Ana, Liset and Mariela graduated from SCC in 2013 with an associate’s degrees. They graduated from Surry Central High School in 2010. Ana wants to be in marketing and study International Business at UNC-Charlotte, a career path she selected based on the trip.
SCC offers Portuguese 111 and Portuguese 112 during the fall and spring semesters. The Brazilian Cultural Studies class is offered in the spring semester.
“SCC has been dedicated to developing students’ global competence for several years now and has enjoyed a great partnership with Caldwell on global initiatives,” Woods said. “The partnership and Dr. Peterson’s expertise and dedication were integral in making this once-in-a-lifetime opportunity a reality for our students.”
Peterson has taught at SCC for eight years and will continue to teach Portuguese along with teaching this fall at the University of North Carolina at Chapel Hill. She enjoys being in the classroom, but especially sees the value in foreign exchange trips.
“You can learn a lot from a textbook and a classroom setting, but when you get to experience a country first-hand, living amongst the natives, eating their food, enjoying their recreation and talking to them in their own language, then you are not just learning, but you are living the Portuguese language and Brazilian culture, which is something these students will never forget,” Peterson said. “You cannot teach these first-hand experiences and the emotional bond of meeting people from a different culture in their own country from a classroom. You have to experience it first-hand, and this trip allowed students to do just that.”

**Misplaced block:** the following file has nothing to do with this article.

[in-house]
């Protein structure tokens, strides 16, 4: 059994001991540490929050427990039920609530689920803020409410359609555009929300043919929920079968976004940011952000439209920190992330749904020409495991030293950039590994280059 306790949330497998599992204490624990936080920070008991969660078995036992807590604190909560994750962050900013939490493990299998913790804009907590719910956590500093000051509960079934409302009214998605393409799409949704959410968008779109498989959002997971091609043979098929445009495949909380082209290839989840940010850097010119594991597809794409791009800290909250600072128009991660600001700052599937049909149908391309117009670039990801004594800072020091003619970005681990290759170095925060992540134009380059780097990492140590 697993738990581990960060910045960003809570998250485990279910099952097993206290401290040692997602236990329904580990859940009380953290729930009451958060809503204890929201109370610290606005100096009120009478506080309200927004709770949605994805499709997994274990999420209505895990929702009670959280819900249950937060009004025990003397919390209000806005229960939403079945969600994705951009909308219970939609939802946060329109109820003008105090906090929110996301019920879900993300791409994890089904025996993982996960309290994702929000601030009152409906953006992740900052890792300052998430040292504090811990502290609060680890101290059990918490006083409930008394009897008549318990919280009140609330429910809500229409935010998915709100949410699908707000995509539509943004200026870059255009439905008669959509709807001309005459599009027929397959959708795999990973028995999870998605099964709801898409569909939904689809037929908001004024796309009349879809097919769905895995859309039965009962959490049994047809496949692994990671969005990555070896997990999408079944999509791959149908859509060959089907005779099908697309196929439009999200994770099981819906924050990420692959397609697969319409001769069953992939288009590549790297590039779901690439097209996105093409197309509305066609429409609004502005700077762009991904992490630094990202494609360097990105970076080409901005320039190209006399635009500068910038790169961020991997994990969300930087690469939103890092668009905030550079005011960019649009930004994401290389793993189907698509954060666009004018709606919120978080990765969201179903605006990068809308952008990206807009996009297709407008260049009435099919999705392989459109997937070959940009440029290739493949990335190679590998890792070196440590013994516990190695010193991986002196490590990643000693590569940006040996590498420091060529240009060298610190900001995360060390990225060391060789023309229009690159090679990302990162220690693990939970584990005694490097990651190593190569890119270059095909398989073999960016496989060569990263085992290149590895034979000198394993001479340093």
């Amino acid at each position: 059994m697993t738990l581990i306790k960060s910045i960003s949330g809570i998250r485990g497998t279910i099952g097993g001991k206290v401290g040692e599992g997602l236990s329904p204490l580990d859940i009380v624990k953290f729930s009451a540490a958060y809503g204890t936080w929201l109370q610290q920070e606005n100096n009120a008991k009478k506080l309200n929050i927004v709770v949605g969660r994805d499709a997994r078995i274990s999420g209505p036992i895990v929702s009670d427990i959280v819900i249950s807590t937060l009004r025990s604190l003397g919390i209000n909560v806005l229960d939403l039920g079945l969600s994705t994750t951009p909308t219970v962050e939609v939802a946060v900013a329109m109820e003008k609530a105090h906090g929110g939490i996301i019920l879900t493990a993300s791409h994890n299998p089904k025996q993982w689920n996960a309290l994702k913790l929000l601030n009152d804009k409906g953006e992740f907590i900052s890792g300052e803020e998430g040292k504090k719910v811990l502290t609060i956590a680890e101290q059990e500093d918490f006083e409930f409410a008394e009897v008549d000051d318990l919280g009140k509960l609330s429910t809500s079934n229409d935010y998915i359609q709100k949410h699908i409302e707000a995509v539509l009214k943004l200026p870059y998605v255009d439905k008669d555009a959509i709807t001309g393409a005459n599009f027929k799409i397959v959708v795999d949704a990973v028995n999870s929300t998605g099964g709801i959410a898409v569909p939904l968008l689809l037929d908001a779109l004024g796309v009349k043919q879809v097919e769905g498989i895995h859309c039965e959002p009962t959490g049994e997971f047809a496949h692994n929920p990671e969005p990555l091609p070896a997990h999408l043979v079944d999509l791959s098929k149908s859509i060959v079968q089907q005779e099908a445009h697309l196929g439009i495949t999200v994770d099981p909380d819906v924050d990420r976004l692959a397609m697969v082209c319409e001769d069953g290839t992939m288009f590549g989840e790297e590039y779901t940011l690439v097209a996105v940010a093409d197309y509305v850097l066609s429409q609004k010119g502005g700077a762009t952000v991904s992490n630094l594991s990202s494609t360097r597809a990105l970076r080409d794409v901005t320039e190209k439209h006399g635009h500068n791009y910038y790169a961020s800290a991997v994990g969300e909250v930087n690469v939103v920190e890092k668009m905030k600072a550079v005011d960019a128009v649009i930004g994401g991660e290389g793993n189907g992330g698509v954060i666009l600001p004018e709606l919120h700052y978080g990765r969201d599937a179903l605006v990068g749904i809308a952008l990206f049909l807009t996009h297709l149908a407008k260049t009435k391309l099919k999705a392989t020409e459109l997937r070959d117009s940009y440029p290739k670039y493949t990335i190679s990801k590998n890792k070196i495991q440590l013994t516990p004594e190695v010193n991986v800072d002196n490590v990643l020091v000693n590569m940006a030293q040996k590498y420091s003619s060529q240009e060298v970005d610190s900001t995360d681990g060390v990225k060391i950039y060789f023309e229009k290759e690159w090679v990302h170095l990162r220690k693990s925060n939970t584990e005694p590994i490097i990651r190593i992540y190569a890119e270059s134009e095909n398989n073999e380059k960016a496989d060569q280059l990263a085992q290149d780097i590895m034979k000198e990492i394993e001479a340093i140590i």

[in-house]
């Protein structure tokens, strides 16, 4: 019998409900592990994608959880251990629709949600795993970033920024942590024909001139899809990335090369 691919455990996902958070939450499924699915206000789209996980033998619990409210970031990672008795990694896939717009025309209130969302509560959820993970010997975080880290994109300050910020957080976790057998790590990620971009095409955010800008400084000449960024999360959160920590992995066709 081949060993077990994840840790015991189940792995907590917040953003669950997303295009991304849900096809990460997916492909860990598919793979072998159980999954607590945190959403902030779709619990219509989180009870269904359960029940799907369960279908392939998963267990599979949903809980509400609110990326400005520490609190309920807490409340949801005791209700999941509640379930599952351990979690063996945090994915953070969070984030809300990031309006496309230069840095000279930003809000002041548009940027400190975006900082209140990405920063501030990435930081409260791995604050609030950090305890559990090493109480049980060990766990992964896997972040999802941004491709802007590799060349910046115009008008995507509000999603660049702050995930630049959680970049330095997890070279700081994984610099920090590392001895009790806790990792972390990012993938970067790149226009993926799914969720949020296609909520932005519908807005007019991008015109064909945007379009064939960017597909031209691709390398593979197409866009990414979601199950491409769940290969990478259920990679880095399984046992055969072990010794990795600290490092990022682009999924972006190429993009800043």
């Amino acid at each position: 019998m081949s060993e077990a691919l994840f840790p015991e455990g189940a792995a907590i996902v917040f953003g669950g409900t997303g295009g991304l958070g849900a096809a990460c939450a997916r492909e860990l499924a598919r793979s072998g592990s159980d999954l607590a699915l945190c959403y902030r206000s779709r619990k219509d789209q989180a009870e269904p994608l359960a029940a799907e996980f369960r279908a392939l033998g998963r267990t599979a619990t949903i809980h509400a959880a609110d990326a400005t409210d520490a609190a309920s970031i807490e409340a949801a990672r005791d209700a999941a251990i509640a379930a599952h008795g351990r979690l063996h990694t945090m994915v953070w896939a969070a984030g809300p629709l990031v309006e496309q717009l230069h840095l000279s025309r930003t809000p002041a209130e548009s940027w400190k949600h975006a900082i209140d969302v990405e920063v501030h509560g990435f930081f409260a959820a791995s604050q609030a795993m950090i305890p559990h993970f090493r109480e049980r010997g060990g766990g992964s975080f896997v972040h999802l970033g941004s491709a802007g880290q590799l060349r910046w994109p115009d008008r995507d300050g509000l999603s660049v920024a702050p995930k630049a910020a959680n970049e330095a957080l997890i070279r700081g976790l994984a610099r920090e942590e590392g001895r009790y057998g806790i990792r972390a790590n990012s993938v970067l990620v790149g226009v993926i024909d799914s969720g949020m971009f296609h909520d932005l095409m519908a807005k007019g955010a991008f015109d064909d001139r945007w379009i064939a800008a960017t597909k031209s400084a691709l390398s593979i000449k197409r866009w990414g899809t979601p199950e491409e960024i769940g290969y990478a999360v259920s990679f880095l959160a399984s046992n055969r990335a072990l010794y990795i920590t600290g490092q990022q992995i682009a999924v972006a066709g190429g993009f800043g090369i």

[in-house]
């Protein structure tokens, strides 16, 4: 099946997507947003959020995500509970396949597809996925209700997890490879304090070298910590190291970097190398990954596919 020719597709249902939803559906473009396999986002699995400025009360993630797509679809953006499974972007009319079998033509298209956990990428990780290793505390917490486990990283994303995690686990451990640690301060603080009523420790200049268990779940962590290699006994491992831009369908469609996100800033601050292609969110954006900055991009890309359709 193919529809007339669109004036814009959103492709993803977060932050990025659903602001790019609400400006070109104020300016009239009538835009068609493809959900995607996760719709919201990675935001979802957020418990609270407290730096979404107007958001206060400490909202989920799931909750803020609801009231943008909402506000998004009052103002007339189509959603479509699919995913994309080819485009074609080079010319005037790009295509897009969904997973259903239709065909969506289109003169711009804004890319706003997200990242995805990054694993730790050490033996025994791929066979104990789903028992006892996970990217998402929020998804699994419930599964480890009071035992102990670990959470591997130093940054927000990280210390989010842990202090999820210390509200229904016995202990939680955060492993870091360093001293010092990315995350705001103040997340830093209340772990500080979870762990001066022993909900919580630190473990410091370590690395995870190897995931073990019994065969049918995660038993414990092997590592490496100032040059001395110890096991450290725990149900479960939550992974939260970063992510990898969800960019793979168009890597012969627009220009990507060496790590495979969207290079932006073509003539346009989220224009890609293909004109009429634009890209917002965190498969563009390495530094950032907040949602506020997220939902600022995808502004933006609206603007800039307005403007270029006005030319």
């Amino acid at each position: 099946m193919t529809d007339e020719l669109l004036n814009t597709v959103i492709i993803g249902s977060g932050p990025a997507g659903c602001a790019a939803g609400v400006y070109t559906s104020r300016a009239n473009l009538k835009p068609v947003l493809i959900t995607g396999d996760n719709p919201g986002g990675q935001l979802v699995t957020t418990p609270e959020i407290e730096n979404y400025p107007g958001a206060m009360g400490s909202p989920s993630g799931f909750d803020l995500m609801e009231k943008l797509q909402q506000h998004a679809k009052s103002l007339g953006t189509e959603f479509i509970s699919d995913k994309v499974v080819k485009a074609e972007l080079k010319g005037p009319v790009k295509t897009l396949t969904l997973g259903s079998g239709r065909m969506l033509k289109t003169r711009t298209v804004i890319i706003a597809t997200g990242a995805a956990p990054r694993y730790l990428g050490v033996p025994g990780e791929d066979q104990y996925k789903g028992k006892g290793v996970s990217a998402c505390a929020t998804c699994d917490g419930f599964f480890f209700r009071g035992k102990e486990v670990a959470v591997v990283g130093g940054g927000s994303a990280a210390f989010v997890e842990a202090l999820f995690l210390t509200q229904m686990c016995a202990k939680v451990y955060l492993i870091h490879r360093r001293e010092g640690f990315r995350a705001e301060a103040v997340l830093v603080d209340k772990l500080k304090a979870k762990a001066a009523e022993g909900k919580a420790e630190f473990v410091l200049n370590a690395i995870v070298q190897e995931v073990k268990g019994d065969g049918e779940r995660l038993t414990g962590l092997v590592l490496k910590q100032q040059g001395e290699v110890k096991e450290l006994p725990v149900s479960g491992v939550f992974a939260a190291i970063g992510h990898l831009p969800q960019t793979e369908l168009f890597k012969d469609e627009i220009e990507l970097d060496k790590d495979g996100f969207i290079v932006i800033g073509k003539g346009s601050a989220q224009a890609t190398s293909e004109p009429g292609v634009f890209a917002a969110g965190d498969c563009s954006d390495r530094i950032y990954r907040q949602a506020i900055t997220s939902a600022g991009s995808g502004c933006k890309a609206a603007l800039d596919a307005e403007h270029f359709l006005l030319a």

She said more students should learn Portuguese because Brazil is becoming a major player in BRIC, an economic group comprised of Brazil, Russia, India and China.
Read more about the trip at http://cccti-brazil-connection.blogspot.com. To learn more about SCC’s Portuguese classes, contact SCC at 386-8121.